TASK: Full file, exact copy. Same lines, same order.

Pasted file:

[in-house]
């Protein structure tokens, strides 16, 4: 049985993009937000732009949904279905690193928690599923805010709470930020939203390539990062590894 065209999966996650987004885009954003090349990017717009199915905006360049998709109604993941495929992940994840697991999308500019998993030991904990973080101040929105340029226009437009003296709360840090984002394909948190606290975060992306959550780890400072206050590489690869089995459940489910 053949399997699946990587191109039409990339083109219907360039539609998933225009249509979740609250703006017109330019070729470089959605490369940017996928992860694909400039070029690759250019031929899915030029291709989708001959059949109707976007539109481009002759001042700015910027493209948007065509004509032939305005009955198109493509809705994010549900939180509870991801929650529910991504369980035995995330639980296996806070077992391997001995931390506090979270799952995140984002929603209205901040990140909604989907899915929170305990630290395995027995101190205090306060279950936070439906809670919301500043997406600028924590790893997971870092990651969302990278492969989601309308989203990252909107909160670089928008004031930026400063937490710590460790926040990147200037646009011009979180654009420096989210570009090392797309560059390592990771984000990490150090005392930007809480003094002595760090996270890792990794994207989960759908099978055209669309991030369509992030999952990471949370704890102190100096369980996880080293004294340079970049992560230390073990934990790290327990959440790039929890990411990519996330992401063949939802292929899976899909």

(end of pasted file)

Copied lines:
[in-house]
């Protein structure tokens, strides 16, 4: 049985993009937000732009949904279905690193928690599923805010709470930020939203390539990062590894 065209999966996650987004885009954003090349990017717009199915905006360049998709109604993941495929992940994840697991999308500019998993030991904990973080101040929105340029226009437009003296709360840090984002394909948190606290975060992306959550780890400072206050590489690869089995459940489910 053949399997699946990587191109039409990339083109219907360039539609998933225009249509979740609250703006017109330019070729470089959605490369940017996928992860694909400039070029690759250019031929899915030029291709989708001959059949109707976007539109481009002759001042700015910027493209948007065509004509032939305005009955198109493509809705994010549900939180509870991801929650529910991504369980035995995330639980296996806070077992391997001995931390506090979270799952995140984002929603209205901040990140909604989907899915929170305990630290395995027995101190205090306060279950936070439906809670919301500043997406600028924590790893997971870092990651969302990278492969989601309308989203990252909107909160670089928008004031930026400063937490710590460790926040990147200037646009011009979180654009420096989210570009090392797309560059390592990771984000990490150090005392930007809480003094002595760090996270890792990794994207989960759908099978055209669309991030369509992030999952990471949370704890102190100096369980996880080293004294340079970049992560230390073990934990790290327990959440790039929890990411990519996330992401063949939802292929899976899909």